Getting kids involved with STEM is all the rage right now. But how do you introduce young kids to Science, Technology, Engineering and Math while keeping it super fun? Squishy Circuits (AKA Electric Play Dough) is how!
What are Squishy Circuits?
Squishy Circuits mixes homemade play dough with battery power to learn about circuitry in a totally fun and artsy way.
You make a basic salt dough (it’s pretty much the same recipe as homemade play dough) and hook it up to a 9 volt battery or pack of AA batteries. Hand the kid a bunch of LED lights and see what they learn!
Add “insulator” dough–made without salt–and you can make sculptures with light up eyes or spots!
Playing with exposed batteries might sound a little dangerous if you’re from the helicopter school of parenting, but there’s really nothing to it. There’s only one rule…don’t touch the battery wires together. Got it? Then we’re good.
There’s two ways to go about Squishy Circuits, DIY or with a kit. If you want to do it NOW, then DIY is the way. You probably have everything to make the conductive and insulator dough. Cream of tartar is the only odd ingredient on the list–I don’t know what uses cream of tartar besides Snickerdoodles.
Also, your insulator dough is going to work better with distilled water. If you don’t want to chase down all the wiring and gizmos–and want a package you can wrap up as a gift–then you can buy a kit like this one.
The electronic bits, like LED lights and battery holders can be picked up locally at MicroCenter in Brentwood. They also carry terminals which you can crimp to the ends of the battery wire to get more juice into your Squishy Circuits.
Squishy Circuit Conductive Dough Recipe
Squishy Circuits was developed by AnnMarie Thomas from St. Thomas University. This is her recipe. Her website is a great resource for anyone who wants to make Squishy Circuits for the classroom or youth groups.
- 1 cup water
- 1 cup flour
- ¼ cup salt
- 3 Tbsp cream of tartar (or 9 Tbsp of lemon juice)
- 1 Tbsp vegetable oil
- Food coloring
- Flour for kneading, about 1/2 cup
Squishy Circuits dough is made on a stove. You’ll need a medium sized pot and large spoon to make the dough.
Mix all the ingredients in a saucepan and cook over medium heat. Stir! Keep stirring until the dough gets chunky and forms a ball.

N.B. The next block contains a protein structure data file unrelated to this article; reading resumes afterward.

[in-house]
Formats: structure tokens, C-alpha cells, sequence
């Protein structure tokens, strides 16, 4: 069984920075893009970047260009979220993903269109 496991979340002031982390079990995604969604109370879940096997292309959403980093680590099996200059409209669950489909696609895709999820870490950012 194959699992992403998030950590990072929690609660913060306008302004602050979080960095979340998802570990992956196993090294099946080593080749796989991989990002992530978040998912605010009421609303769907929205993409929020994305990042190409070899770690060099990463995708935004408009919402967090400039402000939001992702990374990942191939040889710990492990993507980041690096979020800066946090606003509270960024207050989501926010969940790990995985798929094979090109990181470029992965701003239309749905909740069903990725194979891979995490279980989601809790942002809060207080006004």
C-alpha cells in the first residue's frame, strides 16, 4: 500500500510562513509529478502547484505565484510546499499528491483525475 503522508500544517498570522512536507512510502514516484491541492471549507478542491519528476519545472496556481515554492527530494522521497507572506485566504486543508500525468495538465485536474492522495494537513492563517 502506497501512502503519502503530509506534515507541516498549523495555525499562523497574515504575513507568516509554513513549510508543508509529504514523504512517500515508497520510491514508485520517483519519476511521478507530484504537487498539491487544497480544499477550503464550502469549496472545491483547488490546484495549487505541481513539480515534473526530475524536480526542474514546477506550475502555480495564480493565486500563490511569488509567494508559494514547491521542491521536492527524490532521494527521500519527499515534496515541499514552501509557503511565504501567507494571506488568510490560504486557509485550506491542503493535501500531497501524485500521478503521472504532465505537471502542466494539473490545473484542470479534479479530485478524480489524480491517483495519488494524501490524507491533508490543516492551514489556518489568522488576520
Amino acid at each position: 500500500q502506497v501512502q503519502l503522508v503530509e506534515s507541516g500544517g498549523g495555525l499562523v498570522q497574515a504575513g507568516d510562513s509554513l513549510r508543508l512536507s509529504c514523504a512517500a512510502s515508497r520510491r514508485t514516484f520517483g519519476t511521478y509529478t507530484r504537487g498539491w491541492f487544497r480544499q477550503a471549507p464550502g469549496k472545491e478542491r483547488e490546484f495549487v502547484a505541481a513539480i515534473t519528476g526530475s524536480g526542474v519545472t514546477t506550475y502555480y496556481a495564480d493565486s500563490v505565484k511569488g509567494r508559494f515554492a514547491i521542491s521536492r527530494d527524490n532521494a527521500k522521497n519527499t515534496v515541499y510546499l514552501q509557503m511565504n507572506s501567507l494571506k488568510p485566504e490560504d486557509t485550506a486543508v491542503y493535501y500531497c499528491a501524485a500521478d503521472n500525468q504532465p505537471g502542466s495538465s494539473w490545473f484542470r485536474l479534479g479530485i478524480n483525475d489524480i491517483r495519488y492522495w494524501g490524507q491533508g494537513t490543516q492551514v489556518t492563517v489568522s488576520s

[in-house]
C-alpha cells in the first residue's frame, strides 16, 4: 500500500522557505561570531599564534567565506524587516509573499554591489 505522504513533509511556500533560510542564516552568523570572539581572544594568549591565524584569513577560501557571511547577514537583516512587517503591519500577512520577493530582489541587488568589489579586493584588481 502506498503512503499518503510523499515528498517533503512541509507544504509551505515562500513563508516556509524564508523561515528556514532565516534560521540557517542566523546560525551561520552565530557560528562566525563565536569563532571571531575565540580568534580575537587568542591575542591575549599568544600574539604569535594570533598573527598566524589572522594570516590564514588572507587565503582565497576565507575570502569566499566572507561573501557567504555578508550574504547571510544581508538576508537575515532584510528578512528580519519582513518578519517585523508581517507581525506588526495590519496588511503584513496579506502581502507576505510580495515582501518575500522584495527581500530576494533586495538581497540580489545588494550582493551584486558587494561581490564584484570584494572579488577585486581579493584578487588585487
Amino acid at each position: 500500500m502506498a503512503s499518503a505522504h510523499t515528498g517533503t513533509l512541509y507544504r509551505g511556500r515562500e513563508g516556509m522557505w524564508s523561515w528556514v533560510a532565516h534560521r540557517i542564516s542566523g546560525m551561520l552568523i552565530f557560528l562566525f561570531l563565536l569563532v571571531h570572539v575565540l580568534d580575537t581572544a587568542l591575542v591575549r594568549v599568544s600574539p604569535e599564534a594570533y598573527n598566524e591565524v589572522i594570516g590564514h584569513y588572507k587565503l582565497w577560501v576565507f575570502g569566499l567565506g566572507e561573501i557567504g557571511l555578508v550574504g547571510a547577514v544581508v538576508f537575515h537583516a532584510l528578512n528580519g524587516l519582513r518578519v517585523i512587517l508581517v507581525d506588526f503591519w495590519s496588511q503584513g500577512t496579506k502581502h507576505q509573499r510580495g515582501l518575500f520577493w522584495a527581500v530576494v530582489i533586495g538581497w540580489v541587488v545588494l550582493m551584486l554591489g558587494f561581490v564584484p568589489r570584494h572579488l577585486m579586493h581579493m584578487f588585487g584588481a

Now place the dough on a lightly floured surface. The dough is hot at this point, so let it cool if you’re going to let your kids help knead the dough. Knead the dough until you have a good consistency.
The dough can be stored in a plastic bag and will keep several weeks.
Squishy Circuits Insulator Dough Recipe
- 1 cup flour
- 1/2 cup sugar
- 3 Tbsp. vegetable oil
- 1/2 cup distilled water
- Flour for kneading, about 1/2 cup
The insulator dough is mixed cold. You’ll just need a mixing bowl and your hands for this one! Distilled water is VERY important–tap water or other bottled water has minerals in it that will mess up the insulating properties of the dough. I’m on St. Louis County water, unfiltered, and I can’t get the insulator dough to work without distilled water.
Mix flour, sugar and oil in the bowl. Add the distilled water one spoonful at time to the dough. You may not need all the water. (Ever make pie crust? It’s a lot like that.) Once the dough has formed into a ball, move it to a floured surface and knead until you get a good consistency. It will be sticky, just keep adding flour until you can stand working with it.
Note: you can add food coloring to this dough if you want. The idea is to make the conductive and insulator dough TWO DIFFERENT COLORS so you can remember which is which.
Also, Squishy Circuit dough is obviously non-toxic and quite edible…at least when it’s fresh. The insulator dough is very sweet, so if you’re working with little ones, don’t tell them they can eat it. Because they will.
Squishy Circuit Basics
There’s a lot you can do with Squishy Circuits, but here’s how to make it work:
Take two small balls of conductive dough. Stick a wire from your battery pack into each ball. Place a LED into both balls of dough–the lights have a positive and negative wire, so if it doesn’t work the first time, flip it around. It should light up.
Touch the dough together and the light turns off!
Don’t worry about the dough shocking your kid, there’s not enough current running through it. As long as you don’t touch the two wires directly together, you’ll be fine. We did this without any trouble, and Squishy Circuits have been used in kindergarten classrooms. It’s perfectly safe.
Sylvia of Sylvia’s Super-Awesome Maker Show made this super awesome video about Squishy Circuits. She also explains some basics about circuits and electricity, so sit the kids down and watch this before playing with the dough. It’s hilarious.
Note: Sylvia uses the same recipe, but cut in half. It will make a smaller amount.
If you like Squishy Circuits….
There’s a lot of STEM toys out there that help kids dabble in the sciences. I like Snap Circuits–we discovered them after playing with a few at the Magic House.
This Circuit sticker book looks interesting and we’ve messed around with this Bare Conductive Paint to make light up greeting cards!